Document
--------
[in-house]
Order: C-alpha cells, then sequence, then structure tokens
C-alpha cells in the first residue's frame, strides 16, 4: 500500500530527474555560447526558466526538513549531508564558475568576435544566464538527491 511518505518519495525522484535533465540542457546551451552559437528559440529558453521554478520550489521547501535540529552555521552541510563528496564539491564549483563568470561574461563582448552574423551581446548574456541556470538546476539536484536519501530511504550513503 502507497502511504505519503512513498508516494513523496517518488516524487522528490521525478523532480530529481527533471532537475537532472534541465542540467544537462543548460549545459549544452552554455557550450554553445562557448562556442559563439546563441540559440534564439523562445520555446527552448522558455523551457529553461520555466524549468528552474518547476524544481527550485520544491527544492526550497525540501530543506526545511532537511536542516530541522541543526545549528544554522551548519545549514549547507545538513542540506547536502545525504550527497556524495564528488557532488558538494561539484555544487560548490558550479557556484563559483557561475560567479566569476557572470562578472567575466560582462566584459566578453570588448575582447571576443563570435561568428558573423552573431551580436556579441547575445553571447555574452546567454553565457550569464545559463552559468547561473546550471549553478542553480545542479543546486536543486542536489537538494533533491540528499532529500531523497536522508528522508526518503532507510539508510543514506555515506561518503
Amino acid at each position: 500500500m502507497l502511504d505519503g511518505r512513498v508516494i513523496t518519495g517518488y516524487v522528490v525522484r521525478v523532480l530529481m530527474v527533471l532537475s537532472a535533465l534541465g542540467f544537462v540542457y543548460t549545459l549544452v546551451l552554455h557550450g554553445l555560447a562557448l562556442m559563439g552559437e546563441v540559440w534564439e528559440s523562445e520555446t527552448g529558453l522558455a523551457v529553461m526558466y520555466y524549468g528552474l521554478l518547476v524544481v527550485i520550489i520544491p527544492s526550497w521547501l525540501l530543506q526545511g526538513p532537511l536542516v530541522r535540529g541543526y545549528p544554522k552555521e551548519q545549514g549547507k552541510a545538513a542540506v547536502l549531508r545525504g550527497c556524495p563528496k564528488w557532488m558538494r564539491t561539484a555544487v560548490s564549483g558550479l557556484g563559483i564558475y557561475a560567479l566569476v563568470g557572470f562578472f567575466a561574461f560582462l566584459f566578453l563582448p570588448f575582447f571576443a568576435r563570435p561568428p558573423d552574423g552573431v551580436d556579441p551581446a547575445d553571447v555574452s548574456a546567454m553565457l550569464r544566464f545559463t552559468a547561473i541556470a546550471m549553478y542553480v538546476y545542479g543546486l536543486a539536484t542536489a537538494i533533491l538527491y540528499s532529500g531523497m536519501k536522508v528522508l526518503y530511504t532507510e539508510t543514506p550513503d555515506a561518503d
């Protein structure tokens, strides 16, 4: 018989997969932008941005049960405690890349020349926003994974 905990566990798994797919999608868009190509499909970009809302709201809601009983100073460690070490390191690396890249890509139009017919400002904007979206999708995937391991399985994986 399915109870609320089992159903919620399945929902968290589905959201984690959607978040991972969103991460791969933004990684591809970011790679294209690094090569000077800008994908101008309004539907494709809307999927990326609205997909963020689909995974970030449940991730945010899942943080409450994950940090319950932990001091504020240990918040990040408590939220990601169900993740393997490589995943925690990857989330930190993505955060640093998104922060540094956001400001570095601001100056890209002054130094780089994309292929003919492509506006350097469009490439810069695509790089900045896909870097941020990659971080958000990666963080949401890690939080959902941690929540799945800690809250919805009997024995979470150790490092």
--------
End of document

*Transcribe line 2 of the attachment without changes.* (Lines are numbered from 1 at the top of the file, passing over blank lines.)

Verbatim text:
Order: C-alpha cells, then sequence, then structure tokens